Can the concept of the Blue Economy be more aspirational?
Following a summit in the Solomon Islands last week, a proposed Pacific Climate Treaty is in the works which would bind signatories to goals for renewables and ban new or the expansion of coalmines.
Climate change threatening Pacific island nations such as the Solomon Islands is to be tackled head-on by the world’s first international treaty banning or phasing out fossil fuels. 14 country leaders agreed to consider the proposition at the annual leaders’ summit of the Pacific Islands Development Forum (PIDF).
Mahendra Kumar, climate change advisor to PIDF says making the new law a success, would be a reflection on Leaders, an avenue where the Pacific could again show or build on the moral and political leadership that they’ve shown earlier in their efforts to tackle climate change.
The PIDF wants to adopt the Paris Agreement 1.5C target and install policies to help the achievement of the goals with mitigation targets and adaptation mechanisms to cope with global warming.
The proposed treaty, which was written by the group of non-governmental organisations called the Pacific Island Climate Action Network (PICAN), will be studied and a report will be presented at the 2017 summit. Hopefully, the treaty could be ratified in 2018.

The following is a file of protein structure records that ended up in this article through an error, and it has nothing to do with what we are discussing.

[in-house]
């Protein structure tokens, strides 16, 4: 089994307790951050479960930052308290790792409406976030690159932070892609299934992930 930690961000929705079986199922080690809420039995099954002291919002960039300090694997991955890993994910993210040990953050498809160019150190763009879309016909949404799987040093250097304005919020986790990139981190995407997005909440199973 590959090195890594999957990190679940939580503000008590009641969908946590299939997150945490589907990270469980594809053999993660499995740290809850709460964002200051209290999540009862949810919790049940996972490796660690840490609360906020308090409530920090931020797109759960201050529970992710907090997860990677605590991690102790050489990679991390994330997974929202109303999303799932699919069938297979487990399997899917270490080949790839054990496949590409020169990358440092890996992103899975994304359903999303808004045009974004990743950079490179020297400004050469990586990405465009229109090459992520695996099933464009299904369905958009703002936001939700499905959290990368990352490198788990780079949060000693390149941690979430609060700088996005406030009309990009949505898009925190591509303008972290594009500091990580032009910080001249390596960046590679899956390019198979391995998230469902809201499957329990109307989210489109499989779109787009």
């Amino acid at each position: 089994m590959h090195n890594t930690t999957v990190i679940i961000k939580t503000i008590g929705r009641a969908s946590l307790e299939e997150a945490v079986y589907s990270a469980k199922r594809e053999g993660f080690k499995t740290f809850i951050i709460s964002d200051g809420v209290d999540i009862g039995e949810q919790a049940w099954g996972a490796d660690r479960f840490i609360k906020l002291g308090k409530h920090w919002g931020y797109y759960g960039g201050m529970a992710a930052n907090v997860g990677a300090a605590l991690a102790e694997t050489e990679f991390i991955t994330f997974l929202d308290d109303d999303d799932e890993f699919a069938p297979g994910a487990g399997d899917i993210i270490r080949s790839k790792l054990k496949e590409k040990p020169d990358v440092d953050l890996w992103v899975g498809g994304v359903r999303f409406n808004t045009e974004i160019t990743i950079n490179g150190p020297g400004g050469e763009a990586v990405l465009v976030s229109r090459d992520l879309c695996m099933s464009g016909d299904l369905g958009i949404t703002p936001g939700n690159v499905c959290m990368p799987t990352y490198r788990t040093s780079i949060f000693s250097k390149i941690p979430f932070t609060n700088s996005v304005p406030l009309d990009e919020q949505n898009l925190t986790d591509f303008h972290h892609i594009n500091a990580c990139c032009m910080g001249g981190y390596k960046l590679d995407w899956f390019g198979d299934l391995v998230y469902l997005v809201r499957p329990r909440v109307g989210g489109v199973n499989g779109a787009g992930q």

Joeteshna Gurdayal Zenos, acting head of Pacfic Net, which is Greenpeace Australia Pacific’s climate justice project, said: “Pacific island leaders are among the most proactive in the world on global warming because their countries are bearing the brunt of climate changes… Their willingness to consider a Pacific climate treaty shows much-needed leadership on the world’s most pressing environmental challenge.”
The treaty would also involve sections on climate-related migrations and adaptation and install a fund to compensate for communities that have suffered from climate change.
“Blue Economy” is marine-based economic development that leads to improved human well-being and social equity, while significantly reducing environmental risks and ecological scarcities. It looks at what is needed, from a policy perspective, to bring to life a more sustainable ocean economy.
A wide assortment of thinking bears on the blue economy, and it is a sure sign of progress that many countries are now adopting or exploring sustainable frameworks for their ocean economies.
The treaty will be a pace- setter for the rest of the world as there is currently no treaty that bans or phases out fossil fuels.